The Little Paris Bookshop by Nina George (June)
The Little Paris Bookshop is a German best-seller newly translated into English. According to the author’s website, it has ranked among the top 10 novels on the best-seller list of Germany’s Spiegel magazine since May 2013 and has sold more than 500,000 copies. The novel tells the story of a bookseller, Jean Perdu, who sells books from a floating barge on the Seine. From the publisher’s website: Monsieur Perdu calls himself a literary apothecary. From his floating bookstore in a barge on the Seine, he prescribes novels for the hardships of life. Using his intuitive feel for the exact book a reader needs, Perdu mends broken hearts and souls. The only person he can’t seem to heal through literature is himself; he’s still haunted by heartbreak after his great love disappeared. She left him with only a letter, which he has never opened.” Kirkus Reviews describes The Little Paris Bookshop as a charming novel.
Meanwhile There Are Letters: The Correspondence of Eudora Welty and Ross Macdonald, edited by Suzanne Marrs and Tom Nolan (June)
I love reading books that are collections of letters. The intimacy in the written voice, long lost these days with electronic mail and tweets, bring us into the interior worlds of those who are writing privately to each other. It’s like reading someone’s diary. This new collection documents a 13-year epistolary friendship between crime novelist Ross Macdonald, famous for his fictional Detective Lew Archer, and southern novelist and short story writer Eudora Welty, who won the Pulitzer Prize in Fiction for The Optimist’s Daughter. I wonder: What brought them together? And what did they find in each other that kept them writing for 13 years? Kirkus Reviews gives the book a star, writing: “An intimate, luminous portrait of a friendship.”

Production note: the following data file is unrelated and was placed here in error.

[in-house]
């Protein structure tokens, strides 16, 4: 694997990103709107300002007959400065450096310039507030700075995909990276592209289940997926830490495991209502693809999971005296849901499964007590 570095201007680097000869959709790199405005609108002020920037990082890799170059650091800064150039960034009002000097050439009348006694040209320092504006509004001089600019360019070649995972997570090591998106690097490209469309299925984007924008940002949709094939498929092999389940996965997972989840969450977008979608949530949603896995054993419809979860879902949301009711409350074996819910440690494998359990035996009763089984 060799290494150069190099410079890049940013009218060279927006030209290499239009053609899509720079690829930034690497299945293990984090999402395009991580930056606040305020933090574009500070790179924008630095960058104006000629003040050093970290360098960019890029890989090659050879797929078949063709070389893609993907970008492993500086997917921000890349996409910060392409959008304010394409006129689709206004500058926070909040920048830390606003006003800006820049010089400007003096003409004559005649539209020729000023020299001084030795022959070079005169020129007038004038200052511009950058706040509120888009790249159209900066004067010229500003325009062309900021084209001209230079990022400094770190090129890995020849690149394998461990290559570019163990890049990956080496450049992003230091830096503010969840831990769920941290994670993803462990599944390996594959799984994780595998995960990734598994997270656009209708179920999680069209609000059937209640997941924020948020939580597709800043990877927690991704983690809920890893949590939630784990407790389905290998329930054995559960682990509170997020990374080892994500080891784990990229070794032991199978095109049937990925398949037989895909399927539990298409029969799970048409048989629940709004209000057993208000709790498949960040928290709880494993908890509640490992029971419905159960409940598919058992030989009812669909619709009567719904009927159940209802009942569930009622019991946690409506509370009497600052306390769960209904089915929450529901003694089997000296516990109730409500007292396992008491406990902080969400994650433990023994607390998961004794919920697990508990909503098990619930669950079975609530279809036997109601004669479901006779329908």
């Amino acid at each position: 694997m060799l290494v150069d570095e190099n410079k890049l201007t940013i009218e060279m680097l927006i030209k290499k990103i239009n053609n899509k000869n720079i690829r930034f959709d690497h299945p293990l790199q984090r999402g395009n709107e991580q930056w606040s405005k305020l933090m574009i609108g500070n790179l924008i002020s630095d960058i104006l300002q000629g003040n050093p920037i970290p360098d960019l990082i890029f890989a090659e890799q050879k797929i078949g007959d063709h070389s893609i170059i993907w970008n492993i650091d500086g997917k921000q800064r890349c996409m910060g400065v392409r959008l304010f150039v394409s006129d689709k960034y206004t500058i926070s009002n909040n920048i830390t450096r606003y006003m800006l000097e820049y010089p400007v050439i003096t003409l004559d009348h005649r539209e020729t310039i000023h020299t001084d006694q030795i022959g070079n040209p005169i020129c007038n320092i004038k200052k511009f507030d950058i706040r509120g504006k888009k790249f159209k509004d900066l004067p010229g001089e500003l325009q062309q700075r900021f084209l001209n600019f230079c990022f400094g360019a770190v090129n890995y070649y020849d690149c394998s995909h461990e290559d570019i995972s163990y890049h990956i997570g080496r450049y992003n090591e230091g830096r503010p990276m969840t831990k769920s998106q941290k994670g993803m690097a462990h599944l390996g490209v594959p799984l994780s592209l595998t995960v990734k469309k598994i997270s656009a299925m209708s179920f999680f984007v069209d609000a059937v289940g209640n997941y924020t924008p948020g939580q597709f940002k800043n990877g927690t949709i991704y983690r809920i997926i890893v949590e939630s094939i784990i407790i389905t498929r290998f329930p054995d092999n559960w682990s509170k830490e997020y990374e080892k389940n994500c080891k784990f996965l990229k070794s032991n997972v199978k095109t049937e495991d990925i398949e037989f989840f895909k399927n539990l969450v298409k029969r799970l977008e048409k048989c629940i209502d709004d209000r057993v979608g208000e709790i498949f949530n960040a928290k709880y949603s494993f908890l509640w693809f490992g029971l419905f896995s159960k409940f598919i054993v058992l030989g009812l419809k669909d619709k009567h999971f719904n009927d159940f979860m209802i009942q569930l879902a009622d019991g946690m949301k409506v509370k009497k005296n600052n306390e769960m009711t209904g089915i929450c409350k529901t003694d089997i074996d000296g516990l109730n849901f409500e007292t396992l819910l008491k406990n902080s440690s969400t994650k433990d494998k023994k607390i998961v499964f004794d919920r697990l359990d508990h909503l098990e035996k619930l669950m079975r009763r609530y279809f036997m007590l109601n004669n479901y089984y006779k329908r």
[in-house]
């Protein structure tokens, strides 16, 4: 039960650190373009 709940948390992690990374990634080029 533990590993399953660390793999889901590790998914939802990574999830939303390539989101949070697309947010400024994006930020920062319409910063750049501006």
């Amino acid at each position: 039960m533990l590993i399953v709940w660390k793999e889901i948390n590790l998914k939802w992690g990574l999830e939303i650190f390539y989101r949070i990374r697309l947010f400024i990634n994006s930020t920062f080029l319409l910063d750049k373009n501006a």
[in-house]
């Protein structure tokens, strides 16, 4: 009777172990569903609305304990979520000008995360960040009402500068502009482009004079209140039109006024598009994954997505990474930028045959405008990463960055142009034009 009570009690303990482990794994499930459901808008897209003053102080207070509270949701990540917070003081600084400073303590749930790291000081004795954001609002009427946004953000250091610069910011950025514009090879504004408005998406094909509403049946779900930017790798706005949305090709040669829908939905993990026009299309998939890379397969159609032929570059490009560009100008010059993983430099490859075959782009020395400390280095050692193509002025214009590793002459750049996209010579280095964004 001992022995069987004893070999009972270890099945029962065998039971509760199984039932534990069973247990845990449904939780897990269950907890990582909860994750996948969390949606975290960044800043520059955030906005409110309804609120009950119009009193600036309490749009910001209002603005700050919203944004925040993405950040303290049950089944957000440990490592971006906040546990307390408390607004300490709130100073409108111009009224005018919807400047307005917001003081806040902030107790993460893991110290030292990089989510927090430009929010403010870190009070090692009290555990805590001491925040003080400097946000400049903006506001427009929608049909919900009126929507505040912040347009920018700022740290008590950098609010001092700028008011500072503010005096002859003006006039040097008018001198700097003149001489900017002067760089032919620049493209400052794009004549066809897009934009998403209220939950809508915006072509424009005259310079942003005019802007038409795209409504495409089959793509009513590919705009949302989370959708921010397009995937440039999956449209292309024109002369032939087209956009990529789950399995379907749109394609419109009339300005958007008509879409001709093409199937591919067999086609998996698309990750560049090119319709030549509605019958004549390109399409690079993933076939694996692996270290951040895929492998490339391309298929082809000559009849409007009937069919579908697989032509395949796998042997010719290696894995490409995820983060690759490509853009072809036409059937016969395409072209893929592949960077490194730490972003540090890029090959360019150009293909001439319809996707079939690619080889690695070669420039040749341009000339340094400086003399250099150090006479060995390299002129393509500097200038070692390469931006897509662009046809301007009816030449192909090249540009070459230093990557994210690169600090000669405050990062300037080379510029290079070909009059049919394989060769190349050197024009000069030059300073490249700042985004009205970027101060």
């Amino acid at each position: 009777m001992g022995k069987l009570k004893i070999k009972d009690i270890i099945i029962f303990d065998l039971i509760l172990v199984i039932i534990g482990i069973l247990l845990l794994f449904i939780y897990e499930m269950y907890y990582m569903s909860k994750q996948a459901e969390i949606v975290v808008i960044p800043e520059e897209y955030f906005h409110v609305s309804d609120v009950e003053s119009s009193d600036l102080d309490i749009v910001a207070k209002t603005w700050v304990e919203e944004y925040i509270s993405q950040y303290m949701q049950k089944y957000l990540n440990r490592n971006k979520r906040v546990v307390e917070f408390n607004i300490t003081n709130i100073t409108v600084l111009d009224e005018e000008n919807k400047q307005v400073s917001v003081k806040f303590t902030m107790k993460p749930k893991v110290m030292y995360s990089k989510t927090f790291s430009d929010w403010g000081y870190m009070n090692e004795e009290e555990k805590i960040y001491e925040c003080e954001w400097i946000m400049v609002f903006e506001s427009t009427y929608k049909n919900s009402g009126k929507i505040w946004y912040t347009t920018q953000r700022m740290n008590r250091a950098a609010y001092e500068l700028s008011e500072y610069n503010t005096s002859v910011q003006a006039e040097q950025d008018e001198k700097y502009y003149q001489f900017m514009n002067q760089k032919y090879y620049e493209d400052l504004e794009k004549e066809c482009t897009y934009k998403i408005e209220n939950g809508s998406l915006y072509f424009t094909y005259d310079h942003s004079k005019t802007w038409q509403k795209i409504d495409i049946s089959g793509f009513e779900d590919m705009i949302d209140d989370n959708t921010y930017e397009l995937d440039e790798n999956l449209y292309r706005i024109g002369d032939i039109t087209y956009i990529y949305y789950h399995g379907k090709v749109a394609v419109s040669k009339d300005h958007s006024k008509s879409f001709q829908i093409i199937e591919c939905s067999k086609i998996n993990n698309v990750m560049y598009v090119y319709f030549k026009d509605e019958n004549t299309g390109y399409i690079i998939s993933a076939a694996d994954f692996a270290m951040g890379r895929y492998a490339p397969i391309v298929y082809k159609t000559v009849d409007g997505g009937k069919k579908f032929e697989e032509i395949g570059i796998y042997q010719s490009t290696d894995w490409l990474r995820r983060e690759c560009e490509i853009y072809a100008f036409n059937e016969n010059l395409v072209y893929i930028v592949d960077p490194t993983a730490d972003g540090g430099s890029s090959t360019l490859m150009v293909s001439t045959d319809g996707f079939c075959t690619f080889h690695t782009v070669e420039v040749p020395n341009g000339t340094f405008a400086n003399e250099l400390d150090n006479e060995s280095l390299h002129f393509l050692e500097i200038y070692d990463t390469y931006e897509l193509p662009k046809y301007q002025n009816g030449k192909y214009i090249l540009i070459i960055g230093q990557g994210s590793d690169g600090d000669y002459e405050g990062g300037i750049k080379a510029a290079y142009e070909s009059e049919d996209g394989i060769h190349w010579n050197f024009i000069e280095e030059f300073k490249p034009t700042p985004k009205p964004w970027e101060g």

4 thoughts on “Books to look forward to in May & June”
An interesting list. The Little Paris Bookshop looks good. As teachers, we used to call that process “bibliotherapy.” We felt accomplished at the end of the day if we could match a book to a child’s emotional need. Emerson may like the collection of letters. I wonder if the letters reveal how they met?
I like that concept of “bibliotherapy.” It’s one of the things I think we’ve sacrificed with the loss of independent bookstores because I’m sure many of the curators of those stores, the booksellers, came to know their customers so well they knew just what they needed.
I would bet “Meanwhile There Are Letters” would reveal, if not in the letters, then an introduction about how Macdonald and Welty met. It’s curious to me because Macdonald was a writer of hardboiled crime and Welty a genteel southerner. I think their friendship would be an interesting read. (Emerson, if I don’t get to it, you’ll have to let me know!)
I knew Kassie Rose from WOSU radio but was slow in finding/following the blog. It is a wonderful way to find new books and old ones as well. I appreciate the rather neutral descriptions of the books that leaves me open to form my own opinions without being swayed by Kassie. Appreciate the range of books reviewed. I look forward to each new posting. This one appears to have several great finds. Thank you!
Thank you Ann for being a WOSU listener and for connecting with The Longest Chapter. I so appreciate your comment and presence here.